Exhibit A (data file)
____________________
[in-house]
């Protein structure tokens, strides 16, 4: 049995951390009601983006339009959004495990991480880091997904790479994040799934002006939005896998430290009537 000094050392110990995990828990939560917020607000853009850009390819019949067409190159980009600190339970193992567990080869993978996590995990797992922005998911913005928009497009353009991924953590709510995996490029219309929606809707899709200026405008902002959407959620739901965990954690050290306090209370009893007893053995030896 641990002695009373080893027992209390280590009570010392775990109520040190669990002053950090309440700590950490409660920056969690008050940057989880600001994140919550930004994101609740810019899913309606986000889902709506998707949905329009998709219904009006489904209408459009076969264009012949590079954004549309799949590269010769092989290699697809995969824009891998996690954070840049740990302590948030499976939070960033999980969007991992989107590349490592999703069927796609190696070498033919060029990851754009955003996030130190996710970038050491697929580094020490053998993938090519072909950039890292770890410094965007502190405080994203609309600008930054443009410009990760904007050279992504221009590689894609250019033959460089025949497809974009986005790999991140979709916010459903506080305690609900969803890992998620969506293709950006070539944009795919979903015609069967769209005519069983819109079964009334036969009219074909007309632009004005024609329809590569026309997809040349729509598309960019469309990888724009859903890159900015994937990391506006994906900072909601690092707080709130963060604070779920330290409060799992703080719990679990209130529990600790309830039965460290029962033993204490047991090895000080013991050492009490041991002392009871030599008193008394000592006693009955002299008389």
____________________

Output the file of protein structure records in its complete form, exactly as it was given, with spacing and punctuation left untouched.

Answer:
[in-house]
């Protein structure tokens, strides 16, 4: 049995951390009601983006339009959004495990991480880091997904790479994040799934002006939005896998430290009537 000094050392110990995990828990939560917020607000853009850009390819019949067409190159980009600190339970193992567990080869993978996590995990797992922005998911913005928009497009353009991924953590709510995996490029219309929606809707899709200026405008902002959407959620739901965990954690050290306090209370009893007893053995030896 641990002695009373080893027992209390280590009570010392775990109520040190669990002053950090309440700590950490409660920056969690008050940057989880600001994140919550930004994101609740810019899913309606986000889902709506998707949905329009998709219904009006489904209408459009076969264009012949590079954004549309799949590269010769092989290699697809995969824009891998996690954070840049740990302590948030499976939070960033999980969007991992989107590349490592999703069927796609190696070498033919060029990851754009955003996030130190996710970038050491697929580094020490053998993938090519072909950039890292770890410094965007502190405080994203609309600008930054443009410009990760904007050279992504221009590689894609250019033959460089025949497809974009986005790999991140979709916010459903506080305690609900969803890992998620969506293709950006070539944009795919979903015609069967769209005519069983819109079964009334036969009219074909007309632009004005024609329809590569026309997809040349729509598309960019469309990888724009859903890159900015994937990391506006994906900072909601690092707080709130963060604070779920330290409060799992703080719990679990209130529990600790309830039965460290029962033993204490047991090895000080013991050492009490041991002392009871030599008193008394000592006693009955002299008389």